When Isaac was old, his eyes grew too dim to see (Genesis 27:1).
Isaac’s blindness—the first infirmity mentioned in Scripture—sets the stage for deception and for two brothers’ struggle over a birthright and a blessing. For one ancient sage, Isaac’s blindness not only begins one story but it continues and deepens the traumatic story of Isaac’s near death at his father’s hand—a horror that remained with him, always:
When Isaac was old, his eyes grew too dim to see. (Genesis 27:1) Literally, the verse reads: And it was that Isaac grew old and his eyes grew dim from seeing. The unnamed sage teaches that Isaac was scarred by what he and the terrified angels had seen, his eyes weakened…by the power of that sight; for at the hour that Abraham, our Father, bound his son on top of the altar, the ministering angels cried. And those tears fell from their eyes into Isaac’s eyes and they left traces in his eyes, as it is written: And it was that Isaac grew old and his eyes grew dim from seeing. (Click here for the midrash)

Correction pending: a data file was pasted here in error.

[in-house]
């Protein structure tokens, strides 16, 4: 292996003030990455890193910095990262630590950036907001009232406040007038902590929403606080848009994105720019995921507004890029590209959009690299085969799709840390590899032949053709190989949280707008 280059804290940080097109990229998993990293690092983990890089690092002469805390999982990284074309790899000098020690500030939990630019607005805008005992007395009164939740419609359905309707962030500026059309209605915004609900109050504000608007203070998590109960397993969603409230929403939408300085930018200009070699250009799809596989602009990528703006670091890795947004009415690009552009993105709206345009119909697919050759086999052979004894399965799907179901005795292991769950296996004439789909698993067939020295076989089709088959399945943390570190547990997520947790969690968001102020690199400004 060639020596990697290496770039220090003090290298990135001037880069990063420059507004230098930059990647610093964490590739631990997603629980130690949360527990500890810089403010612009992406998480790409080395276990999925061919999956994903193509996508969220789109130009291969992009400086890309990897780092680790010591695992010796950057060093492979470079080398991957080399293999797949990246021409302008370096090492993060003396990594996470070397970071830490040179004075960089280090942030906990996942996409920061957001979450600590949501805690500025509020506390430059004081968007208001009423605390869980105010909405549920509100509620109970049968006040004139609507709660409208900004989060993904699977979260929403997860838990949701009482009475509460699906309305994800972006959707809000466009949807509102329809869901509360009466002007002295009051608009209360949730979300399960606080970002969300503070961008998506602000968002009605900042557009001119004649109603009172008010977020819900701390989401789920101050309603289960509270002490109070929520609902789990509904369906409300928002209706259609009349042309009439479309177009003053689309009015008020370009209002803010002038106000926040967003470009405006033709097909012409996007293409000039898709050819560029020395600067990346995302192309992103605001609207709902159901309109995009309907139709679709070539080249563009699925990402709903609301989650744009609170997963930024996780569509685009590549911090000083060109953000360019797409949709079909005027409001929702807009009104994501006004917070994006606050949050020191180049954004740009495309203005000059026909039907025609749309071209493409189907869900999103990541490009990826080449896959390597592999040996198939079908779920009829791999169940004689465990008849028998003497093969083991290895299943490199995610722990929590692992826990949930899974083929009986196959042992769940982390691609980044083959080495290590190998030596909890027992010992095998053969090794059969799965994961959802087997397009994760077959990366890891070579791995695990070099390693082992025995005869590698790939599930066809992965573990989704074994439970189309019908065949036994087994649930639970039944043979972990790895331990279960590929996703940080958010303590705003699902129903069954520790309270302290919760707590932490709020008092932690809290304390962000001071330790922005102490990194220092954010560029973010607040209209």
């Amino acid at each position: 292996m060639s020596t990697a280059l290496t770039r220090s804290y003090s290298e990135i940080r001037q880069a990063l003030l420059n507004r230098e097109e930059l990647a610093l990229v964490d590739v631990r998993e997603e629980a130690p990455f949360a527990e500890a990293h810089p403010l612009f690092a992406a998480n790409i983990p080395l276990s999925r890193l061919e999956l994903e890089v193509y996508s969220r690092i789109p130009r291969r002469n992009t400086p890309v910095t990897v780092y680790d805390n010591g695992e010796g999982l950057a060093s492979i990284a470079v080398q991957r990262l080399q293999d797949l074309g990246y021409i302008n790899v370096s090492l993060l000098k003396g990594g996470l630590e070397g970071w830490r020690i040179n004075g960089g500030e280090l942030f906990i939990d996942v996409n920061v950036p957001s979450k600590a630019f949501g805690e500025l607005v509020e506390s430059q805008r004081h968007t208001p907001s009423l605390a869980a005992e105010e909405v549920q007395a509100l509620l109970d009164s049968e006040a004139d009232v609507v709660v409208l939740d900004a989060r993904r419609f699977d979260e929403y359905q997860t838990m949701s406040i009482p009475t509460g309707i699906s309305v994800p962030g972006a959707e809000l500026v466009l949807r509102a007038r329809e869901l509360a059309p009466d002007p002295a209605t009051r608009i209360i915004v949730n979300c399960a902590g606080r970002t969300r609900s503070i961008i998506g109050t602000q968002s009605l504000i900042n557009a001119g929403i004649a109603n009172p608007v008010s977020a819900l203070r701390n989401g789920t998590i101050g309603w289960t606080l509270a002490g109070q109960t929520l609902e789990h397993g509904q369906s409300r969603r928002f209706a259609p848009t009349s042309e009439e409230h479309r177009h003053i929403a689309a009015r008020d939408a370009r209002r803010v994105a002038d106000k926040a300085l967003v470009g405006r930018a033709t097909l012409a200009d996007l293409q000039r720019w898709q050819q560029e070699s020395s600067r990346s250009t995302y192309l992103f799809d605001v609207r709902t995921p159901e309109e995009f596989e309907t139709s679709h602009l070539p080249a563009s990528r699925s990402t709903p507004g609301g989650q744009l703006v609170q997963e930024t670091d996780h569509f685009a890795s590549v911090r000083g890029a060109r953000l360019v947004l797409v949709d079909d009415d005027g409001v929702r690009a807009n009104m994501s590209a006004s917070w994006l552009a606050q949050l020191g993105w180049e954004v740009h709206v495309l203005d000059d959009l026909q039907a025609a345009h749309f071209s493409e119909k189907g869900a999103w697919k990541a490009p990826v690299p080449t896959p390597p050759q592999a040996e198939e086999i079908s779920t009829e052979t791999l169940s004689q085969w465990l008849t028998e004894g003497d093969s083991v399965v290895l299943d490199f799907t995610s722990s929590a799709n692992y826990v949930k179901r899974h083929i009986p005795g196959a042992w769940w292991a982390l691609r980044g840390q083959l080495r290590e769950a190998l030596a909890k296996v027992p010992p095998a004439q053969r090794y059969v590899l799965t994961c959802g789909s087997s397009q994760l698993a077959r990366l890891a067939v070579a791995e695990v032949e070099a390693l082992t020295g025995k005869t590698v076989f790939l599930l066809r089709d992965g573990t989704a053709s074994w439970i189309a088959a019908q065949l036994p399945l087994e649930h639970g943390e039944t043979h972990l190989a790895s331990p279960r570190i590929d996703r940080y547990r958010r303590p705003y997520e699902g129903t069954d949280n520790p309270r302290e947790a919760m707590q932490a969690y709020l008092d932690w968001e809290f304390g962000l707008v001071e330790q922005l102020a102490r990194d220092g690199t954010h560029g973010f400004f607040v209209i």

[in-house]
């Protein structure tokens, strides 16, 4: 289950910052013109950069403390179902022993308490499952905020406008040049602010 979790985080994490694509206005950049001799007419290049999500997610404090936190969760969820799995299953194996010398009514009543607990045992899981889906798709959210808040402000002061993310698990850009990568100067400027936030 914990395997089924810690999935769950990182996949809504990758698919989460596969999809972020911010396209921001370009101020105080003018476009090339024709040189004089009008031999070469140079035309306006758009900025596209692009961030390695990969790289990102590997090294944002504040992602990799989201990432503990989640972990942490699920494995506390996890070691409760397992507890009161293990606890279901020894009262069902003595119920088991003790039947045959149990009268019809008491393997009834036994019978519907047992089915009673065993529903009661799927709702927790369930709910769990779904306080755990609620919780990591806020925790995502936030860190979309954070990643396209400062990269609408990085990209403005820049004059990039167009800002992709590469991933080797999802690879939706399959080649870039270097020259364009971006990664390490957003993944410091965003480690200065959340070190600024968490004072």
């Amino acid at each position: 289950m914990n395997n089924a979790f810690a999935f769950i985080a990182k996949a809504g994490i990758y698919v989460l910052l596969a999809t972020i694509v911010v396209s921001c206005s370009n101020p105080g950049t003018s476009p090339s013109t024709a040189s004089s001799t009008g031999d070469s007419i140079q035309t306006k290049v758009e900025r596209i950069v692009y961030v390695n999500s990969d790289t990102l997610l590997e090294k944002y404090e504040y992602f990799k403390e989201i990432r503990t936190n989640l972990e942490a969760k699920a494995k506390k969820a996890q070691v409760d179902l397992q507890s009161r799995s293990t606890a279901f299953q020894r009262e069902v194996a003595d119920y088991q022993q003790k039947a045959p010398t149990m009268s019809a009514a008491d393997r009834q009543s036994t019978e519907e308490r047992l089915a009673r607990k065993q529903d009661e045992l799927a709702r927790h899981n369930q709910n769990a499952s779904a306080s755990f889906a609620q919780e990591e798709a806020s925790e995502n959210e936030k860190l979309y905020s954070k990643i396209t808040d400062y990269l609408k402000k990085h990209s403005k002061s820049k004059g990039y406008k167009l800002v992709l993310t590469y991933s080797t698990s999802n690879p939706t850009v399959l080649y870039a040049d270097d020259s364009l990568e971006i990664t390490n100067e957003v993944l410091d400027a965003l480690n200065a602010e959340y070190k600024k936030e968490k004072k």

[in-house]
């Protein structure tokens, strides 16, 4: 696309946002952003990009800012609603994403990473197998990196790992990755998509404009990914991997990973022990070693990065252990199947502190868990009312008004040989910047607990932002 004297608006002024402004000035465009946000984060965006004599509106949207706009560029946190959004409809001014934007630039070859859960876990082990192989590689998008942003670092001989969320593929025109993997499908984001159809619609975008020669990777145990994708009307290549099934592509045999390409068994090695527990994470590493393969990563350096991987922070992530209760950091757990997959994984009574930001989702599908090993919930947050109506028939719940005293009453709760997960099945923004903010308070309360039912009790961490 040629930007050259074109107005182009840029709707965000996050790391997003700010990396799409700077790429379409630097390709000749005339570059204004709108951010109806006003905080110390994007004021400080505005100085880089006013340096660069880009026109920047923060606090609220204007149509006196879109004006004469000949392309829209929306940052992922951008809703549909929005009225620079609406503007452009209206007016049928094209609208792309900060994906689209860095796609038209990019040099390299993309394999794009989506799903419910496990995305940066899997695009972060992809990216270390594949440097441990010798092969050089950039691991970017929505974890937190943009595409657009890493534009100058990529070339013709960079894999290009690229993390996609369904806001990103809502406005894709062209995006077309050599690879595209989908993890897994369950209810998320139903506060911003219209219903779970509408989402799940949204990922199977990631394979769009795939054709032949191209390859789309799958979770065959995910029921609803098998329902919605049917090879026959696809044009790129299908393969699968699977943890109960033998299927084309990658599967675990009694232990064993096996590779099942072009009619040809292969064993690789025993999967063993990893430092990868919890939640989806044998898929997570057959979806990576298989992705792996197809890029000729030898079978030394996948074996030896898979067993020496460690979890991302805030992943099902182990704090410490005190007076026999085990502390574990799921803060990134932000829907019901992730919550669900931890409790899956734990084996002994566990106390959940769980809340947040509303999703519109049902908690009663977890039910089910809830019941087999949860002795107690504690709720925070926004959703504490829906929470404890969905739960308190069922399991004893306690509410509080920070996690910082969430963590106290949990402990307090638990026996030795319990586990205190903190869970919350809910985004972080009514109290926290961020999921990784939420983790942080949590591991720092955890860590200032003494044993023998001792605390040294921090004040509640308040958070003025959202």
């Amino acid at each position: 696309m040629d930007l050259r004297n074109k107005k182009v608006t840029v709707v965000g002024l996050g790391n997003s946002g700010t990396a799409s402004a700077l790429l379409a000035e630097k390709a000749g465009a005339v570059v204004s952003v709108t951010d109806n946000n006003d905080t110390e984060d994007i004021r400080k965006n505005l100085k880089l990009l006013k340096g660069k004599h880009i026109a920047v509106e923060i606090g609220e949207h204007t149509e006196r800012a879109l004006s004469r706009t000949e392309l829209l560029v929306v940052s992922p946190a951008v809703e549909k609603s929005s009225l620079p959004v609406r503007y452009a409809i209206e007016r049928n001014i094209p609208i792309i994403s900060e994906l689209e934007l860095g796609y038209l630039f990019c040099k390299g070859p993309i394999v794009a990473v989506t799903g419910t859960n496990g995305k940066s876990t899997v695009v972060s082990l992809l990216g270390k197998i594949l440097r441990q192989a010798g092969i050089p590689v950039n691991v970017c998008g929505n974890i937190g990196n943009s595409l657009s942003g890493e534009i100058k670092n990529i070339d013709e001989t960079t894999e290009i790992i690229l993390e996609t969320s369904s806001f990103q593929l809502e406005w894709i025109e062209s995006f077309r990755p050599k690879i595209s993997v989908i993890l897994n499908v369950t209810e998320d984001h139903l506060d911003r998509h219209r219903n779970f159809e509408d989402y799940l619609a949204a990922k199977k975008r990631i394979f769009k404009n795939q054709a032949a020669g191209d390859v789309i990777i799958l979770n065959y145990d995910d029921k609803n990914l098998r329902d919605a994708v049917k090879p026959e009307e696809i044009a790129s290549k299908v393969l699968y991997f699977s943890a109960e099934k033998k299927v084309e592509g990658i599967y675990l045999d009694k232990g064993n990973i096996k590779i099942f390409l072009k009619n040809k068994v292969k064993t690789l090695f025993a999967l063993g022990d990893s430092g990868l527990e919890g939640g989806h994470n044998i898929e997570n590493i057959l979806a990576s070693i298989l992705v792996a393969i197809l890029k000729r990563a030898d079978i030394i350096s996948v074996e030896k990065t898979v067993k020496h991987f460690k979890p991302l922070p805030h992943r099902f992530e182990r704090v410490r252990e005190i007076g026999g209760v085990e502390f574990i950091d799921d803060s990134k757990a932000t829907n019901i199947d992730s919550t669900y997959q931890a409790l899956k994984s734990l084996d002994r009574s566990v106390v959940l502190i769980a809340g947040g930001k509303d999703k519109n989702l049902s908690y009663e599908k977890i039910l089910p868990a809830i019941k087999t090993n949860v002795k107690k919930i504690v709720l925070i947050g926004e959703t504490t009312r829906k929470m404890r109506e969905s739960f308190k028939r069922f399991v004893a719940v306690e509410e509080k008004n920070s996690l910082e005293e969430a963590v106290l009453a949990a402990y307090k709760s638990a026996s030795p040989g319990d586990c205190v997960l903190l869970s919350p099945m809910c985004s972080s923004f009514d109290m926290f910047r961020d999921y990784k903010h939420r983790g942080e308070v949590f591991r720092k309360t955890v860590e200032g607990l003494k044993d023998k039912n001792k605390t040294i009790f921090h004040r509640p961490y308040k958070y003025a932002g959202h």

The sage has an ally in the Israeli poet, Hayim Gouri:
He lived a long life,
saw the good, until his eyes dimmed.
But that hour he bequeathed to his descendants.
They are born
with a knife in their hearts.
The phrase, as the story is told, can ring with assurance or with skepticism. The ancient sage secures his insight regarding Isaac’s traumatized life to the story of his weak eyes precisely, literally, as the story is told in the verse: his eyes grew weak from seeing.
The poet, on the other hand, is skeptical that the nearly sacrificed Isaac could have lived a normal life: As the story is told, Isaac was not sacrificed. But the poet does not believe it. In some sense, Isaac was sacrificed, his life forfeited. As the story is told, Isaac saw the good, until his eyes dimmed. But how much goodness could Isaac have seen and appreciated from that hour onward until his eyes dimmed?
Not only did Isaac carry that sight all of his life, but it became the legacy of his descendants—as the story is told by the sage and by the poet.